Israel Finkelstein cover

photo credits: Neer lect - CC-BY-SA-3.0

Israel Finkelstein

Israeli archaeologist

1949   -  

country of citizenship: Israel
educated at: Tel Aviv University, University of Chicago, Harvard University, Pantheon-Sorbonne University
occupation: anthropologist, archaeologist, pedagogue, university teacher
award received: Dan David Prize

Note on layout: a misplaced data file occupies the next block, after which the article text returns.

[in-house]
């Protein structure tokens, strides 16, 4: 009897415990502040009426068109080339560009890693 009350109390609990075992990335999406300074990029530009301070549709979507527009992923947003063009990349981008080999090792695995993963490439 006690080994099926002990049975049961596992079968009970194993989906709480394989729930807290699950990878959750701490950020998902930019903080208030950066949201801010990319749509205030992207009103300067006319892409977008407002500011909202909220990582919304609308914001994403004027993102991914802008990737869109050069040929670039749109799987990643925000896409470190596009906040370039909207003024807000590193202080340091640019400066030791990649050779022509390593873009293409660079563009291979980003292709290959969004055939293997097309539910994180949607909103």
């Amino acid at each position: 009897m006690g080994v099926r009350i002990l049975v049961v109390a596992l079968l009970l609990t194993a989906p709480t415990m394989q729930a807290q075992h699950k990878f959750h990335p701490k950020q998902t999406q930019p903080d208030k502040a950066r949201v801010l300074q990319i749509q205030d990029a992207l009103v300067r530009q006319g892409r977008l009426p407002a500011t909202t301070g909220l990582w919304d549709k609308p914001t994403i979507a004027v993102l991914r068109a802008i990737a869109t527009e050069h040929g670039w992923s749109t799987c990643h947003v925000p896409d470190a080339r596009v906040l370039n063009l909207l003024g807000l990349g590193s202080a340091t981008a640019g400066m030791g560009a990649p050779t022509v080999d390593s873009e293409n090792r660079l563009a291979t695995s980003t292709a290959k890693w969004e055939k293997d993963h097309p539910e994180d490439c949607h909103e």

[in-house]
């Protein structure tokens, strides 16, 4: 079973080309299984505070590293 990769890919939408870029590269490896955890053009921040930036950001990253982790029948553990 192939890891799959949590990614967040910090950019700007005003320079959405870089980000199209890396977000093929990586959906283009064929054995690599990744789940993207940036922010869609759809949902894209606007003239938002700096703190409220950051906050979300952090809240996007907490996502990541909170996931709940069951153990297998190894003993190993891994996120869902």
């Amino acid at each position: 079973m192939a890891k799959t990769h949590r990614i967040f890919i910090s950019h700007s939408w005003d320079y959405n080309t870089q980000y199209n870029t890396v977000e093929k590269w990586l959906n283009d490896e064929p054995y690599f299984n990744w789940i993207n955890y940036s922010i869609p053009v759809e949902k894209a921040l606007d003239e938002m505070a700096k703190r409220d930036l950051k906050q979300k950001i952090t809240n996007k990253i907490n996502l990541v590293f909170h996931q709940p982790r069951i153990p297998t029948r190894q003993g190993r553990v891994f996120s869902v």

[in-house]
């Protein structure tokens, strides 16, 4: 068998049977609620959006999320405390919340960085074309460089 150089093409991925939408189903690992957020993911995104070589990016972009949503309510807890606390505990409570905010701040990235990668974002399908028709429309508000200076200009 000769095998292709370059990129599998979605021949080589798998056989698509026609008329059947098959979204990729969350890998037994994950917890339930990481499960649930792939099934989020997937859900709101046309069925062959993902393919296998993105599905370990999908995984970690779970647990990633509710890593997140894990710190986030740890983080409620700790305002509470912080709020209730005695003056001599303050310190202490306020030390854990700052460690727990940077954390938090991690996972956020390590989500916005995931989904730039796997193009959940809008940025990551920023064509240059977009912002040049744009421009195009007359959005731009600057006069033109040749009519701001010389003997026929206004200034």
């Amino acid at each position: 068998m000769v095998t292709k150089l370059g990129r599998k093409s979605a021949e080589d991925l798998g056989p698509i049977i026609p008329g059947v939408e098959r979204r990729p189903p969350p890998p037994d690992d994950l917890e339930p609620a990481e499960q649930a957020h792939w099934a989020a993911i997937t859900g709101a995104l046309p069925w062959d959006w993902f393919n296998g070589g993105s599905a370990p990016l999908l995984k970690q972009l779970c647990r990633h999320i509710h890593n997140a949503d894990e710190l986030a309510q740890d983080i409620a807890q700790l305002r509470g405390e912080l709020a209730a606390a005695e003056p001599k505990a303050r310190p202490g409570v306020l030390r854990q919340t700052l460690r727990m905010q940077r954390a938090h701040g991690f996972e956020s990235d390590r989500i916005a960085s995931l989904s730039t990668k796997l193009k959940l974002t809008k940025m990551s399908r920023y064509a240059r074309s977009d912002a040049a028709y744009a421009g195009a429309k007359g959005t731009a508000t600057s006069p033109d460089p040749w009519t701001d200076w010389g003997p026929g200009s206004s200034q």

Israel Finkelstein (Hebrew: ישראל פינקלשטיין‎, born March 29, 1949) is an Israeli archaeologist and academic. He is the Jacob M. Alkow Professor of the Archaeology of Israel in the Bronze and Iron Ages at Tel Aviv University. Finkelstein is widely regarded as a leading scholar in the archaeology of the Levant and a foremost applicant of archaeological data in reconstructing biblical history. He is also known for applying the exact and life sciences in archaeological and historical reconstruction. Finkelstein is the excavator of Megiddo – a key site for the study of the Bronze and Iron Ages in the Levant. Finkelstein is a member of the Israel Academy of Sciences and Humanities and an 'associé étranger' of the French Académie des Inscriptions et Belles Lettres. Finkelstein has received many prestigious academic and writing awards. In 2005, he won the Dan David Prize for his impact and radical revision of the history of Israel in the 10th and 9th centuries BCE. In 2009 he was named Chevalier de l’Ordre des Arts et des Lettres by the French Minister of Culture, and in 2010, received a Doctorate honoris causa from the University of Lausanne. He is a member of the selection committee of the Shanghai Archaeology Forum, the Chinese Academy of Social Sciences. Among Finkelstein's books are the best sellers The Bible Unearthed: Archaeology's New Vision of Ancient Israel and the Origin of its Sacred Texts (2001) and David and Solomon: In Search of the Bible's Sacred Kings and the Roots of the Western Tradition (2006), both written with Neil Asher Silberman. Also well-known are the textbooks on the emergence of Ancient Israel, titled The Archaeology of the Israelite Settlement (1988); on the archaeology and history of the arid zones of the Levant, titled Living on the Fringe (1995); and on the Northern Kingdom of Israel, titled The Forgotten Kingdom (2013).
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